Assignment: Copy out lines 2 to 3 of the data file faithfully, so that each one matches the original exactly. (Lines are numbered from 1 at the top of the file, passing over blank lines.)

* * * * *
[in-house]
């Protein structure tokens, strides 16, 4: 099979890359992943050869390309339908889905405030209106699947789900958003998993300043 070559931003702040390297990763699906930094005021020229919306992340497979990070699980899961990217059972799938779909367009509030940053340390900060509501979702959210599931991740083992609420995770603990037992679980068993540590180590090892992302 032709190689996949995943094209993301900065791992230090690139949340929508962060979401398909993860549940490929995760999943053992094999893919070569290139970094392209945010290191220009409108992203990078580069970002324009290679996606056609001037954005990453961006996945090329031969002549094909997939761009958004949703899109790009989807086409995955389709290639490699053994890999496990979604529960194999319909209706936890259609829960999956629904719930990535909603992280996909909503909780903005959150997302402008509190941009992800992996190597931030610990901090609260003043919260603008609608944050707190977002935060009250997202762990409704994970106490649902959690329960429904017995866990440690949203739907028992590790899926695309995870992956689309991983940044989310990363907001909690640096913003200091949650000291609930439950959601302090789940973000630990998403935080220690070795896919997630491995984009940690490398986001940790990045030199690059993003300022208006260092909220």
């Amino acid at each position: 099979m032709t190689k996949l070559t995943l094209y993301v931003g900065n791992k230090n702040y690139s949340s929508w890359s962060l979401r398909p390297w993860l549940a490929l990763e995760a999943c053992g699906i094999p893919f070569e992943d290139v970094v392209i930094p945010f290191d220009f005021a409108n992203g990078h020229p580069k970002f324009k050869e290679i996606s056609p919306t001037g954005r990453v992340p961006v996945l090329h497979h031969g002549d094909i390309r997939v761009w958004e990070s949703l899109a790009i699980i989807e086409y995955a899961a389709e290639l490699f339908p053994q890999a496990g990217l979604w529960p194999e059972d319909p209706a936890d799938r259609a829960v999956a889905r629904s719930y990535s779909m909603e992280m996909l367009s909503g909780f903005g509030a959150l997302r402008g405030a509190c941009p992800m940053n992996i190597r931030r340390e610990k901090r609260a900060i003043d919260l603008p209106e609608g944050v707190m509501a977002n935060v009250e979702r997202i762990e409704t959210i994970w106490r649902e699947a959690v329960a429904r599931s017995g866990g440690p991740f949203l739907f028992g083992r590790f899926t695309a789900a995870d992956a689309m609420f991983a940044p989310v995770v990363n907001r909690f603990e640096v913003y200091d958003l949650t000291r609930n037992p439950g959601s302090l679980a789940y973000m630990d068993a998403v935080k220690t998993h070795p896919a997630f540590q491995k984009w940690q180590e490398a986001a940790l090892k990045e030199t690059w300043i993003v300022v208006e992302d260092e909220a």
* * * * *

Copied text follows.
């Protein structure tokens, strides 16, 4: 099979890359992943050869390309339908889905405030209106699947789900958003998993300043 070559931003702040390297990763699906930094005021020229919306992340497979990070699980899961990217059972799938779909367009509030940053340390900060509501979702959210599931991740083992609420995770603990037992679980068993540590180590090892992302 032709190689996949995943094209993301900065791992230090690139949340929508962060979401398909993860549940490929995760999943053992094999893919070569290139970094392209945010290191220009409108992203990078580069970002324009290679996606056609001037954005990453961006996945090329031969002549094909997939761009958004949703899109790009989807086409995955389709290639490699053994890999496990979604529960194999319909209706936890259609829960999956629904719930990535909603992280996909909503909780903005959150997302402008509190941009992800992996190597931030610990901090609260003043919260603008609608944050707190977002935060009250997202762990409704994970106490649902959690329960429904017995866990440690949203739907028992590790899926695309995870992956689309991983940044989310990363907001909690640096913003200091949650000291609930439950959601302090789940973000630990998403935080220690070795896919997630491995984009940690490398986001940790990045030199690059993003300022208006260092909220």
């Amino acid at each position: 099979m032709t190689k996949l070559t995943l094209y993301v931003g900065n791992k230090n702040y690139s949340s929508w890359s962060l979401r398909p390297w993860l549940a490929l990763e995760a999943c053992g699906i094999p893919f070569e992943d290139v970094v392209i930094p945010f290191d220009f005021a409108n992203g990078h020229p580069k970002f324009k050869e290679i996606s056609p919306t001037g954005r990453v992340p961006v996945l090329h497979h031969g002549d094909i390309r997939v761009w958004e990070s949703l899109a790009i699980i989807e086409y995955a899961a389709e290639l490699f339908p053994q890999a496990g990217l979604w529960p194999e059972d319909p209706a936890d799938r259609a829960v999956a889905r629904s719930y990535s779909m909603e992280m996909l367009s909503g909780f903005g509030a959150l997302r402008g405030a509190c941009p992800m940053n992996i190597r931030r340390e610990k901090r609260a900060i003043d919260l603008p209106e609608g944050v707190m509501a977002n935060v009250e979702r997202i762990e409704t959210i994970w106490r649902e699947a959690v329960a429904r599931s017995g866990g440690p991740f949203l739907f028992g083992r590790f899926t695309a789900a995870d992956a689309m609420f991983a940044p989310v995770v990363n907001r909690f603990e640096v913003y200091d958003l949650t000291r609930n037992p439950g959601s302090l679980a789940y973000m630990d068993a998403v935080k220690t998993h070795p896919a997630f540590q491995k984009w940690q180590e490398a986001a940790l090892k990045e030199t690059w300043i993003v300022v208006e992302d260092e909220a």